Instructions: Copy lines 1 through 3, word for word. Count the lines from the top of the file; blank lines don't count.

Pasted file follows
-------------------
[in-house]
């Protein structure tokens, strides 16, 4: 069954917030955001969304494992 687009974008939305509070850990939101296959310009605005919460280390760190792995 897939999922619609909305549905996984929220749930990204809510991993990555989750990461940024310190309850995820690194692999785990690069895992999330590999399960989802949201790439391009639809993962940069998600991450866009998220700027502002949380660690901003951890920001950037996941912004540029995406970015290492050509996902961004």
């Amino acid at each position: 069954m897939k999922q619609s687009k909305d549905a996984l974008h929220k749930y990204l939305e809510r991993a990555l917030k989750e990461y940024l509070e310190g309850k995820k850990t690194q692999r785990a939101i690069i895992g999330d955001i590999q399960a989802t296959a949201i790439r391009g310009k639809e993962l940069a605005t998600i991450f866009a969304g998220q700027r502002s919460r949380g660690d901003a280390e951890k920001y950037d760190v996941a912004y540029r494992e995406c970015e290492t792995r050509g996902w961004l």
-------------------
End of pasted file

[in-house]
């Protein structure tokens, strides 16, 4: 069954917030955001969304494992 687009974008939305509070850990939101296959310009605005919460280390760190792995 897939999922619609909305549905996984929220749930990204809510991993990555989750990461940024310190309850995820690194692999785990690069895992999330590999399960989802949201790439391009639809993962940069998600991450866009998220700027502002949380660690901003951890920001950037996941912004540029995406970015290492050509996902961004």
């Amino acid at each position: 069954m897939k999922q619609s687009k909305d549905a996984l974008h929220k749930y990204l939305e809510r991993a990555l917030k989750e990461y940024l509070e310190g309850k995820k850990t690194q692999r785990a939101i690069i895992g999330d955001i590999q399960a989802t296959a949201i790439r391009g310009k639809e993962l940069a605005t998600i991450f866009a969304g998220q700027r502002s919460r949380g660690d901003a280390e951890k920001y950037d760190v996941a912004y540029r494992e995406c970015e290492t792995r050509g996902w961004l």